Jeremy: Exactly.

Davina: And they’re not there. And even those people that I  named are driven by, have been driven their whole lives by, you know, a desire to accomplish and achieve and to have impact. I think that’s really where the shift comes in is when you start looking at and going, how can I impact others by the work that I’m doing? 

And then you get out of your own head about accomplishment and it becomes more about impact, you know? And creativity and turning to creativity as a sap, you know, and saying this, I do this because I need that creative outlet. And I know that something you talked about in your book is that you kind of started the blog because you didn’t have time for a creative outlet that you had when you were younger because now you had a family and so you’re using something for work to also be creative.

Jeremy: That’s right. That’s exactly right.

Davina: What is it they used to do?

Jeremy: I used to do a lot of photography. And when I now, I was able to do that, even through law school and after law school, just, you know, going on hikes, or going kayaking, and doing photography, and then we had kids. And all of that spare time went into raising children, and, you know, so those things weren’t options anymore. And so that creativity just was dormant for a few years. And then when I started, the idea for blogging was really about the things that I talked about earlier, but it also was able to fill that creative desire for writing and particularly, no, it took months of doing it to find my voice and then develop that I have something to say. 

And once I developed all that over, you know, it probably took eight or 10 months to really find that, that’s when my expression and my creativity really kind of came into its own and it’s developed into what has become very fulfilling in doing this writing, and writing books and writing blogs and sharing with others and developing communities and finding communities like you were talking on social media, of other people who are going through the same thing. That we can support each other and help promote each other’s work and just have a group of people that sometimes you can laugh together and sometimes it’s commiserating together.

Davina: You know, when you were talking about creativity in the book and that it started out that way. I can see as a writer myself, I can see the evolution and the more you get the more you practice your creativity, that thing that you’re passionate about, right? 

The better you get at it, and the more it’s like opens the floodgates for you because the ideas are there. It’s about how, you know, if you’re an artist of any kind, it’s about communicating them. I mean, the ideas are there, how do we communicate them? And the more you master your craft, the better you get at communicating your ideas and formulating your ideas and getting clarity and being able to put a fine point on it, you know?

Jeremy: Absolutely.

Davina: So speaking of that, you, It appears to be that you, based on some of the things I read the book, that you to do this work you do you also are really a student of self-development. And there, you probably do a lot of reading, listening to podcasts and things like that. Is that true?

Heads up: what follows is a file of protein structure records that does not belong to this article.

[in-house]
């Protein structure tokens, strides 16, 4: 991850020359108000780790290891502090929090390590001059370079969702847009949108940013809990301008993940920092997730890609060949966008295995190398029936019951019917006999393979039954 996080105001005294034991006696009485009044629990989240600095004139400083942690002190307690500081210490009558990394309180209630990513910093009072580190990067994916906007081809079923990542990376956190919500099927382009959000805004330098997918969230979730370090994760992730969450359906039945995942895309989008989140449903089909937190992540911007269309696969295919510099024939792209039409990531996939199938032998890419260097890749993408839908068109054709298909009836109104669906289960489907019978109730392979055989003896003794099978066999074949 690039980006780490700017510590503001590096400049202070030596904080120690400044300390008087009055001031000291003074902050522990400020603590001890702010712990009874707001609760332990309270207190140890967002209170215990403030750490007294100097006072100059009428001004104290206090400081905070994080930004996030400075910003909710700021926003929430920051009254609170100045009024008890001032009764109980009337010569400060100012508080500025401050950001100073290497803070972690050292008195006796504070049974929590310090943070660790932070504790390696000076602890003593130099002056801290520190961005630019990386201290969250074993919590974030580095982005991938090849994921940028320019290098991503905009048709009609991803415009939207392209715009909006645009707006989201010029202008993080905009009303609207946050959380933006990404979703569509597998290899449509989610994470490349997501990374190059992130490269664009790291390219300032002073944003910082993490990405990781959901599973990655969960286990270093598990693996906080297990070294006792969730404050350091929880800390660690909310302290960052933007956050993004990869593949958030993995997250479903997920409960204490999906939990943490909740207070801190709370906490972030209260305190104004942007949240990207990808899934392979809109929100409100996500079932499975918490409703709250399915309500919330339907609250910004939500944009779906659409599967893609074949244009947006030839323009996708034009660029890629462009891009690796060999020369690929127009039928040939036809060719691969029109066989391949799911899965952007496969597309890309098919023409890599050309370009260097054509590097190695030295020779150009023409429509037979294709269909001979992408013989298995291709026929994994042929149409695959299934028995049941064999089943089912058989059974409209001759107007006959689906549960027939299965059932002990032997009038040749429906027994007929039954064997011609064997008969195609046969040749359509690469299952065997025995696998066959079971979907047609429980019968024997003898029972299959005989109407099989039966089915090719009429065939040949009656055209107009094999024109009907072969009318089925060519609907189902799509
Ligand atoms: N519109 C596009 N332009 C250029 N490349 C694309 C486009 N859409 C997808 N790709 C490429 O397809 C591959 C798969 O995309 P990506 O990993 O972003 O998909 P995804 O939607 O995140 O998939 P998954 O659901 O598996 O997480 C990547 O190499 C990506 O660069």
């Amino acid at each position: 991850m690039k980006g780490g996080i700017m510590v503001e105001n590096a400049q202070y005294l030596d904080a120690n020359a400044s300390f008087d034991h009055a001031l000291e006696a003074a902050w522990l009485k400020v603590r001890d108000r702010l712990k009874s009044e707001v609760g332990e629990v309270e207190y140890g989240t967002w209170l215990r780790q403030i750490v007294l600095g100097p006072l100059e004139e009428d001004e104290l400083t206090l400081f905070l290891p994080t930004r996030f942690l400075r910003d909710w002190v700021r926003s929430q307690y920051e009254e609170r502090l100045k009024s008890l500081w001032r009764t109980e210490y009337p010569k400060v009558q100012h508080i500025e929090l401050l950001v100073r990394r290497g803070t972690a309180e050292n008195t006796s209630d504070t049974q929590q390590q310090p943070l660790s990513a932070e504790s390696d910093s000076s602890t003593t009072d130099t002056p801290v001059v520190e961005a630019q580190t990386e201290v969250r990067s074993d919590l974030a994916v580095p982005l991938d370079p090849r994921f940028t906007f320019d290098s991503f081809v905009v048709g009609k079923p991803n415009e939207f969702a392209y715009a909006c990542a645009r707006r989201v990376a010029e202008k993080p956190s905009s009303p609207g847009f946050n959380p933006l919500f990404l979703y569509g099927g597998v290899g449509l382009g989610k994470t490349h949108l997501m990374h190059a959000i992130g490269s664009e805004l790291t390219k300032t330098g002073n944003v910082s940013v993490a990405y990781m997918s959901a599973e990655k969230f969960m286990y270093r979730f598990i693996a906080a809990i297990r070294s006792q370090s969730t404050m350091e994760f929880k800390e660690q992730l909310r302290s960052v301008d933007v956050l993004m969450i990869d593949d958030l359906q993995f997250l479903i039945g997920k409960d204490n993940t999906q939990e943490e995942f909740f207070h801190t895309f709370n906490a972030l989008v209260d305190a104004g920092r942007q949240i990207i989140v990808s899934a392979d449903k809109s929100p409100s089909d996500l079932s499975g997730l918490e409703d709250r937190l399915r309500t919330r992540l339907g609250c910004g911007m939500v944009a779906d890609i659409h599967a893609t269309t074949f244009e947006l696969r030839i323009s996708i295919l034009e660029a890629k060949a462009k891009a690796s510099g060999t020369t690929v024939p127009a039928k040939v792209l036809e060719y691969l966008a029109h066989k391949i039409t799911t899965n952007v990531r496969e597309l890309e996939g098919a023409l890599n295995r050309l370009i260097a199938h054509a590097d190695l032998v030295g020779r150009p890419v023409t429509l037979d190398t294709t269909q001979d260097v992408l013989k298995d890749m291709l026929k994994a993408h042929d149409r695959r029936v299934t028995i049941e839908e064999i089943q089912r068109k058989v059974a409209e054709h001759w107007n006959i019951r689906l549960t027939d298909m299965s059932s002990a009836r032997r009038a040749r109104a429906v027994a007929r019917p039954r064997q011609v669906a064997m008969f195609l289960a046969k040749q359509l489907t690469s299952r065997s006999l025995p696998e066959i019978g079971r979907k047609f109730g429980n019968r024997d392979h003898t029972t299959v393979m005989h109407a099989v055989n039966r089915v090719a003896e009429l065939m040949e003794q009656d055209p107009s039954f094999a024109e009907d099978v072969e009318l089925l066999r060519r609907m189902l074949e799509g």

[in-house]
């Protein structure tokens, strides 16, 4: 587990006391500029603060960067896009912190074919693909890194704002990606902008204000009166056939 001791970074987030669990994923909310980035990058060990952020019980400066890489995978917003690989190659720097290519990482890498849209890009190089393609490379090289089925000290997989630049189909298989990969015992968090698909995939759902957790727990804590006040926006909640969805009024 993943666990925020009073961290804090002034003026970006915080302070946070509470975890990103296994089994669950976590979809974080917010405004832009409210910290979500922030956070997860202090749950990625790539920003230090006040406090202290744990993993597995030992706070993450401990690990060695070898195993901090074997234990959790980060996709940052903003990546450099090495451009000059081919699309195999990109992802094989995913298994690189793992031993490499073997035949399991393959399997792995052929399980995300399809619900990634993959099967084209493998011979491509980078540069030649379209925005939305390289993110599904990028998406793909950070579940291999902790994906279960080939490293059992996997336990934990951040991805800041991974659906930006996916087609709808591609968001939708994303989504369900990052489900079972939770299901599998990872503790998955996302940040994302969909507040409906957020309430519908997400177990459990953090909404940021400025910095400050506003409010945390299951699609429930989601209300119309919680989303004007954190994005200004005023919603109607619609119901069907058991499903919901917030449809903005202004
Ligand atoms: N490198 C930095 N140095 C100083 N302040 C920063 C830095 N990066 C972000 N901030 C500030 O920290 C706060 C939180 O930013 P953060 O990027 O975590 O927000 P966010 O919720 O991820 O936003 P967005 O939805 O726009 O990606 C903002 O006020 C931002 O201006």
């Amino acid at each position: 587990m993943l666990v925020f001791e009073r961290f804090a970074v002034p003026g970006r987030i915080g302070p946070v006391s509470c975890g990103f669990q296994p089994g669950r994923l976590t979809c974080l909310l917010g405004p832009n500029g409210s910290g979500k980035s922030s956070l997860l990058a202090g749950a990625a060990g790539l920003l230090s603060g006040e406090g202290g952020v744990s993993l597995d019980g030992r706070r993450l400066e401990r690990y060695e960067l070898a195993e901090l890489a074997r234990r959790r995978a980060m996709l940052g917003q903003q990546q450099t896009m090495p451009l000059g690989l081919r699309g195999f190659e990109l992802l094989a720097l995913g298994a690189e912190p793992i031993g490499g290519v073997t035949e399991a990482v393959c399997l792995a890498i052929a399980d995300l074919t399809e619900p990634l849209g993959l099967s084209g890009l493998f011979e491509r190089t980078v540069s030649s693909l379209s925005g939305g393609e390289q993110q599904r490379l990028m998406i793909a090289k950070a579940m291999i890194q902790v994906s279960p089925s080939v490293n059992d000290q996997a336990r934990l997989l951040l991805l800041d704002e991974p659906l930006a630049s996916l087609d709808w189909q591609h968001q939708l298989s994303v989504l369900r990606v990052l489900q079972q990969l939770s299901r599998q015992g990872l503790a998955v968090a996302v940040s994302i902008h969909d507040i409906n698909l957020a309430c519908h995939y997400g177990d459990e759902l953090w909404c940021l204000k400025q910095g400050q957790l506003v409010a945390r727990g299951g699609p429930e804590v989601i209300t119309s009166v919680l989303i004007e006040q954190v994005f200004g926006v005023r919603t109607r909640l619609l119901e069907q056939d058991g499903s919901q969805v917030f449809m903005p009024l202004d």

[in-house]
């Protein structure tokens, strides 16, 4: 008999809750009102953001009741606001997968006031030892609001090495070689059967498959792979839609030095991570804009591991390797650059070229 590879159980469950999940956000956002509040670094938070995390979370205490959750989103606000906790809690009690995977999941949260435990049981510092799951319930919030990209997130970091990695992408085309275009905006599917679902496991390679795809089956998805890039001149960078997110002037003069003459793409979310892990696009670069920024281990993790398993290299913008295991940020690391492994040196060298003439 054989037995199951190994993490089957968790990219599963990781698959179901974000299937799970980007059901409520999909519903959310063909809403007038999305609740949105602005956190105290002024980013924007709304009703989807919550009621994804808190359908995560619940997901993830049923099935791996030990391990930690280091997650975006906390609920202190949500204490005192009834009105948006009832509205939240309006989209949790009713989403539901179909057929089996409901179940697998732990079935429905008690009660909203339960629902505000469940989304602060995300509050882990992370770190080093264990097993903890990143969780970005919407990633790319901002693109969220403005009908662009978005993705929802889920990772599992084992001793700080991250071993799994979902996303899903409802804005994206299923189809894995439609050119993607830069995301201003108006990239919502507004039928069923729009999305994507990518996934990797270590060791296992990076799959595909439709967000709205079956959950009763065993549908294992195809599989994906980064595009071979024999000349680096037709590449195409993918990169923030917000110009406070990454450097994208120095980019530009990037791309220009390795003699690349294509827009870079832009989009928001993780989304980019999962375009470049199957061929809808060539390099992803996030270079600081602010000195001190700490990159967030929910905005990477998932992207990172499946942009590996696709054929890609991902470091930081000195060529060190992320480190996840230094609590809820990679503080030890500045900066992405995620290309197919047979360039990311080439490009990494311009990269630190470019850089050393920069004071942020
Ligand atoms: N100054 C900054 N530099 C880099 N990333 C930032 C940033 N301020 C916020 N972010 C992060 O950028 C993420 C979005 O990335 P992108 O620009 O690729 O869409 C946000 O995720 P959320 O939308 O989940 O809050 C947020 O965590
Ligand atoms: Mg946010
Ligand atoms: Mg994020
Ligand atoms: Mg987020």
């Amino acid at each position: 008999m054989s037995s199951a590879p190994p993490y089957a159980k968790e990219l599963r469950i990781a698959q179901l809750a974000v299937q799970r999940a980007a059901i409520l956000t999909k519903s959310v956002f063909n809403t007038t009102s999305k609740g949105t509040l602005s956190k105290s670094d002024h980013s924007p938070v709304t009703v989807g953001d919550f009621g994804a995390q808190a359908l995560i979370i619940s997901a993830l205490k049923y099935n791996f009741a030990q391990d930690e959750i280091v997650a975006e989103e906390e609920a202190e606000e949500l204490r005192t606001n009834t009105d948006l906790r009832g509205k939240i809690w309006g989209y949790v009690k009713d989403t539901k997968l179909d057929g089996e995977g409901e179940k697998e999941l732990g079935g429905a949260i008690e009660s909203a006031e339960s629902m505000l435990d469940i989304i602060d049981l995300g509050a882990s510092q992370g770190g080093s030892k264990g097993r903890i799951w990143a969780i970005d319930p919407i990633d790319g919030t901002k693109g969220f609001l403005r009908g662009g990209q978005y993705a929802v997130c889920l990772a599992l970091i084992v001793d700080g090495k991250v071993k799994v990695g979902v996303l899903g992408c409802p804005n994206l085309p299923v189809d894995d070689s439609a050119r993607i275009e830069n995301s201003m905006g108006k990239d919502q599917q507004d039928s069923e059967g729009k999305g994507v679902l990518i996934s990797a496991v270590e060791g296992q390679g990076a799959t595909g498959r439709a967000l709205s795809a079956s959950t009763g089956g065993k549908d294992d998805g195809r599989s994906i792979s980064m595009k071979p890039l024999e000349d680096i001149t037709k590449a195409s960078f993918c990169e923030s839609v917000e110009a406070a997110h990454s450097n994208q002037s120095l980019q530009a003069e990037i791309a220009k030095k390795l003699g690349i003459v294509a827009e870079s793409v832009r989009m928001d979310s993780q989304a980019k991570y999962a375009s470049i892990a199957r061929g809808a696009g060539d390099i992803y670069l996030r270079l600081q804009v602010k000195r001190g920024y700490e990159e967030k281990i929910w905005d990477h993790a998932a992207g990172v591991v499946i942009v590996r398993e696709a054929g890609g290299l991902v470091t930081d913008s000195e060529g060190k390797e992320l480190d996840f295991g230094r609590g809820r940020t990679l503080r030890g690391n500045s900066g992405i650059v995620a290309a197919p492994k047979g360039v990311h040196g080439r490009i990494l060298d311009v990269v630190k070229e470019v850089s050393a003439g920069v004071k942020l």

Jeremy: Yes, very much. I am all the time listening to podcasts, although it switches between things that are really useful and helped me grow and sports. So yeah, you got to fill all your, and so between that, I listen to a lot of audiobooks. And some of it is fiction that just fills that entertainment void, and others are nonfiction. 

And so and also reading, like, the last thing I do before I go to sleep, or usually facilitates going to sleep is read. So, you know, kids are in bed wife and I watch whatever so we’re watching, she goes to sleep, and then I’ll read for a few minutes. So, yeah, I’m always trying to intake information or new ideas that can help me, you know, figure things out a little better.

Davina: Who are some of your favorites? Or who is your favorite sort of when it comes to self-development? Who do you tend to like to read or follow in that sort of area?

Jeremy: I’ll tell you a book that I read, probably in 2018, that was hugely helpful for me was Susan Cain’s Quiet. It’s about the differences between introverts and extroverts. And for me, there was just a lot of self-revelation in there of understanding. I mean, I always knew that I was an introvert. I could go you know, an entire day at work without talking to anybody and be fine with it. And I would much rather spend a day in a library than with a group of people. 

And but understanding what that means and how it affects various aspects of my life and being able to accept that and use it to help my marketing efforts and understand how I can, you know, just apply that rather than seeing it as a limitation. Being able to apply the strengths of what, you know, is attached to being an introvert to help my law practice and my personal stuff and my writing and, you know, so I just found that to be a really helpful book. 

Davina: Right, right. Yeah, I agree with you. That’s a wonderful book. And in my family we call that, we don’t call it introversion. We say it, you have a very rich inner life. A very rich internal life because you like hanging out in your head, you know? 

Jeremy: Yeah, for sure.